Elements of Critical Thinking

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Triple click your mouse anywhere in this paragraph to replace this text with your introduction. Often the most important paragraph in the entire essay, the introduction grabs the reader’s attention—sometimes a difficult task for academic writing. When writing an introduction, some approaches are best avoided. Avoid starting sentences with “The purpose of this essay is . . .” or “In this essay I will . . .” or any similar flat announcement of your intention or topic.

Elements of Critical Thinking

Triple click your mouse anywhere in this paragraph to replace this text with your 1st body paragraph. In this section, you will focus on the elements of critical thinking apparent in the case. Replace the text with a well-developed paragraph (including a topic sentence and transitions) that considers the following questions: What barriers to critical thinking were apparent? How were they presented? Do you believe that Sally possesses characteristics of a good critical thinker? Why or why not?

Reason, Emotion, and Communication

Triple click your mouse anywhere in this paragraph to replace this text with your 2nd body paragraph. In this section, you will focus on the role that reason, emotion, and communication play in the case. Replace the text with a well-developed paragraph (including a topic sentence and transitions) that considers following questions: How is the concept of reason presented? How did emotion affect Sally’s critical thinking? What type of communication style does Sally use while at dinner with her colleagues? Why do you believe this?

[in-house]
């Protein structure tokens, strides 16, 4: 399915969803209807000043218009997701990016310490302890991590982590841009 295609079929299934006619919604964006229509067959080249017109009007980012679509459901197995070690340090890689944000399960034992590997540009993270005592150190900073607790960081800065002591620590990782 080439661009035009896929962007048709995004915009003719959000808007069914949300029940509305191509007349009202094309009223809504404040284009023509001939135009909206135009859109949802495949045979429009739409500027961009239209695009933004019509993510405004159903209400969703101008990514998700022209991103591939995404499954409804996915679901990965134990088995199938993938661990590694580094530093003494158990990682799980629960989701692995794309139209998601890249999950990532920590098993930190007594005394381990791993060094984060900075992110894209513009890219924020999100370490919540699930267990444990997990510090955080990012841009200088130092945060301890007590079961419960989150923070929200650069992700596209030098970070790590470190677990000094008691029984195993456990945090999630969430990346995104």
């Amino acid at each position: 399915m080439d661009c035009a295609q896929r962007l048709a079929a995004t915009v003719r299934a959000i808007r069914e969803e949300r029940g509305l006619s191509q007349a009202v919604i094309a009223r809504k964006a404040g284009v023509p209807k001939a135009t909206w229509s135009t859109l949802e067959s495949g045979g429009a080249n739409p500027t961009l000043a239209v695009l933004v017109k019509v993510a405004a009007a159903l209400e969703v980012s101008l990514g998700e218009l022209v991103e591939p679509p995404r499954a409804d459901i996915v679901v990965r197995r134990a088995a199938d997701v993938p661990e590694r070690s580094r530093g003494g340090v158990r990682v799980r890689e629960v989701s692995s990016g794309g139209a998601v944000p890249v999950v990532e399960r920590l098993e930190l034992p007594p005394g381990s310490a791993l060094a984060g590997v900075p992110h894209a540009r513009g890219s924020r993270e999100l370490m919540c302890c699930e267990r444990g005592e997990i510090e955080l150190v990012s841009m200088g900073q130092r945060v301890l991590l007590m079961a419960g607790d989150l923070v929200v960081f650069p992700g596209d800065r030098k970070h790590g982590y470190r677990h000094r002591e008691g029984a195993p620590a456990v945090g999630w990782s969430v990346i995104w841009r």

Fallacies and Argument

Triple click your mouse anywhere in this paragraph to replace this text with your 3rd body paragraph. In this section, you will explain the fallacies and arguments presented in the case. Replace the text with a well-developed paragraph (including a topic sentence and transitions) that considers the following questions: What fallacies, if any, are present in the scenario? What is the main argument presented? Do you believe the argument is valid? Why or why not?

Conclusion

Triple click your mouse anywhere in this paragraph to replace this text with your conclusion. The closing paragraph is designed to bring the reader to your way of thinking if you are writing a persuasive essay, to understand relationships if you are writing a comparison/contrast essay, or simply to value the information you provide in an informational essay. The closing paragraph summarizes the key points from the supporting paragraphs without introducing any new information.

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